So when people went to the polls and elected a Solidarity government, what were they voting for? What did they think they were voting for? Did they think that they were voting to become a free market economy on the model that Francis Fukuyama was talking about? No, they didn’t. They thought they were voting for the labor party that they had helped to build.

And I just want to read you a short passage from Solidarity’s economic program, which was passed democratically in 1981. They said, “The socialized enterprise should be the basic organizational unit in the economy. It should be controlled by the workers’ council representing the collective” and should be operated — cooperatively run by a director appointed through competition, recalled by the council, workers’ cooperatives. So the idea was to get the party out of control of the economy, to decentralize it and have the people who were doing the work actually control their workplaces. And they believed that they could make them more sustainable.

Now, did they get the chance to try that, to act on that vision of a worker cooperative economy as the centerpiece of the economy, to have democratic elections but still have socialism? Did they get that chance when they voted for Solidarity? No, they didn’t. What they got was an inherited debt, and they were told that the only way that they would get any relief from that debt and any aid is if they followed a very radical shock therapy program. Now, I would be remiss if I didn’t point out that the person who prescribed that shock therapy program was Jeffery Sachs. And I — no, I say that because I really had hoped that we could debate these different worlds, because there are differences, there are real differences that we must not smooth over.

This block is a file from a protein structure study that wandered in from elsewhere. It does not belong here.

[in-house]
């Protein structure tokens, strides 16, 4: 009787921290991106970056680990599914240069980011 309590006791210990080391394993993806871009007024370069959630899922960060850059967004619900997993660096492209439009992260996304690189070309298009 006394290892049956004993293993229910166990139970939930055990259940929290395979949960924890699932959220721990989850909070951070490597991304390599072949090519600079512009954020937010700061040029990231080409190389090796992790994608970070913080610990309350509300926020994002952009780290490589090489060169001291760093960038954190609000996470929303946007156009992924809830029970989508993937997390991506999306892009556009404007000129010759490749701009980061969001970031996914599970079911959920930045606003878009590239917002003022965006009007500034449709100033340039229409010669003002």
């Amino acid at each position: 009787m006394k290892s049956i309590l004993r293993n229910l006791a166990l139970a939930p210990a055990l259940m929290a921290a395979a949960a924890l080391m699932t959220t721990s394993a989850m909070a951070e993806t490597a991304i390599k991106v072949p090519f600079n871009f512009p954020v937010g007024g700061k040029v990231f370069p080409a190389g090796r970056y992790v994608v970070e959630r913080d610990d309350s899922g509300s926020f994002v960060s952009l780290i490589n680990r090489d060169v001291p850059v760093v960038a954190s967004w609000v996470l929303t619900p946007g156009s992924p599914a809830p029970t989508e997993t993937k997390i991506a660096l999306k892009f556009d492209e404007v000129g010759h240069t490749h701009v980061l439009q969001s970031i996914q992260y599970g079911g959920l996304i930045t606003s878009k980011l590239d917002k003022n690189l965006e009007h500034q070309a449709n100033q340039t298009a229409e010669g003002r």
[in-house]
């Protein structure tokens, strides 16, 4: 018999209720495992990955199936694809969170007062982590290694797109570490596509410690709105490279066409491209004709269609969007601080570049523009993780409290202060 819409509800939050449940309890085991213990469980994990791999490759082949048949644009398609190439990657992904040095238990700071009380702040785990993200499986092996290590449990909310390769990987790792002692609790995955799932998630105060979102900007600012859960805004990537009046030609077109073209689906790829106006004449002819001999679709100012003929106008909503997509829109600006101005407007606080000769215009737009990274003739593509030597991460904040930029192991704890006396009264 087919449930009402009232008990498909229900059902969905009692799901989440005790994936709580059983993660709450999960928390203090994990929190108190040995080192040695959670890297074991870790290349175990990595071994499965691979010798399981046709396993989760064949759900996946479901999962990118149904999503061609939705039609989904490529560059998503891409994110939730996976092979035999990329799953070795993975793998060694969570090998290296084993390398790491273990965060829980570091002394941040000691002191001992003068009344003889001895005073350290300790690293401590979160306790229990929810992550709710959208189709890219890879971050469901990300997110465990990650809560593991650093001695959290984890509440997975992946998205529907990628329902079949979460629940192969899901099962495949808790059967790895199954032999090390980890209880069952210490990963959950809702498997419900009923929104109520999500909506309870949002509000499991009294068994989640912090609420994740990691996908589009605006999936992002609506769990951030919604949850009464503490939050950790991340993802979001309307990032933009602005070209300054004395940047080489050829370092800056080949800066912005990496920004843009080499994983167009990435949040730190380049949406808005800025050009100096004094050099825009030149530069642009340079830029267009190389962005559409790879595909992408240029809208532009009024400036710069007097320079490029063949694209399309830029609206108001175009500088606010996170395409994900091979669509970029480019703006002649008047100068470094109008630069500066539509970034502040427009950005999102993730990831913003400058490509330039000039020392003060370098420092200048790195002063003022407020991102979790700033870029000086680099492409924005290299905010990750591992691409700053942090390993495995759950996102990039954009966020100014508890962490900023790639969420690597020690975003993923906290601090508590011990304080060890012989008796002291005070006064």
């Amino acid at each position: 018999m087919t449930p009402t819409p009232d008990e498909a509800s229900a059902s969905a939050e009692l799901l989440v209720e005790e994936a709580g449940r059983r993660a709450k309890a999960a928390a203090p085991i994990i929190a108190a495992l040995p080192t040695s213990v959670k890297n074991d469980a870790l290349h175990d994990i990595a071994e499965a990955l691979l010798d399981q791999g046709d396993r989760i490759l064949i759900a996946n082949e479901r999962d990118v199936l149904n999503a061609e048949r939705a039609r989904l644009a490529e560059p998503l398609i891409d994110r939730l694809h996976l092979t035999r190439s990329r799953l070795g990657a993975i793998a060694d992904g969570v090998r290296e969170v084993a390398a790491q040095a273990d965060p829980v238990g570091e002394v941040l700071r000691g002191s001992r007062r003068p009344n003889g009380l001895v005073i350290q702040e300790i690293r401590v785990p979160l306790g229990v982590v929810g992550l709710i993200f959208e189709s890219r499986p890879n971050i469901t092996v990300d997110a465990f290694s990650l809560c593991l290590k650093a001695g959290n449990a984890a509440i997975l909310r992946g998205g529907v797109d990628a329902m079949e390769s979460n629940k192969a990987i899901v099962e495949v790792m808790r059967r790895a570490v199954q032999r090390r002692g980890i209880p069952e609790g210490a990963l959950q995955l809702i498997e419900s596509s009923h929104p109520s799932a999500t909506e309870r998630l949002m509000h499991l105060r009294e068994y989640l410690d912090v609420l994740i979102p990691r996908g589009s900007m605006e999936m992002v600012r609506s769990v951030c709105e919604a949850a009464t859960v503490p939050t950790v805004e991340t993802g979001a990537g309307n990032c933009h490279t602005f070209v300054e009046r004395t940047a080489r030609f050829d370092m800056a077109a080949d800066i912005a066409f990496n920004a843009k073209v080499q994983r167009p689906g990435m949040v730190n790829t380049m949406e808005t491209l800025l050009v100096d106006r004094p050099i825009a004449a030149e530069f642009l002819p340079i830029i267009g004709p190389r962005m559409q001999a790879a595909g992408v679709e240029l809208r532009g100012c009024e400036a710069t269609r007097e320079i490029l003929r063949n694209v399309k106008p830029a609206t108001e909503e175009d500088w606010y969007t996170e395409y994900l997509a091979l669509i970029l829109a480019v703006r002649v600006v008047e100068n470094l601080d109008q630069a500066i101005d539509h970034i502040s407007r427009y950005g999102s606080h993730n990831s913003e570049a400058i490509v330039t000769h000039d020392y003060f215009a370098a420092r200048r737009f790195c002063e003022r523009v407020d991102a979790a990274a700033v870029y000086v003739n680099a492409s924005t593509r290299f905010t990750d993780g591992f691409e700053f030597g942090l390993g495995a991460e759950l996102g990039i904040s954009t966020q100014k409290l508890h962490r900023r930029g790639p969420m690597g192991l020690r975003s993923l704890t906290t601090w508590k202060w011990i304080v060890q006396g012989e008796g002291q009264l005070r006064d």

Now, in 2006, 40% of young workers in Poland were unemployed, 40%, last year. That’s twice the EU average. And Poland is often held up as a great success story of transition. In 1989, 15% of the Poland’s population was living below the poverty line. In 2003, 59% of Poles had fallen below the line. That’s that opening of that gap. That’s what these economic policies do. And then, we can say we’re very, very worried about the people at the bottom, let’s bring them up, but let’s be clear about what we’re talking about. These jarring levels of inequality and economic exclusion are now feeding a resurgence of chauvinism, racism, anti-Semitism, misogyny, rampant homophobia in Poland. And I think we can see, actually, that it’s inevitable that this would be the case, because they tried communism, they tried capitalism, they tried democratic socialism, but they got shock therapy instead. After you’ve tried all that, there really isn’t a whole lot left but fascism. It’s dangerous to suppress democratic alternatives when people invest their dreams in them. It’s risky business.

That's why give a damn. That's what to give a damn about. Most power possible for all people each over his or her own life.

Read all of Naomi Klein's speech at Democracy Now's site or CommonDreams.org:
http://www.democracynow.org/article.pl?sid=07/08/15/1432250
http://www.commondreams.org/archive/2007/08/16/3219/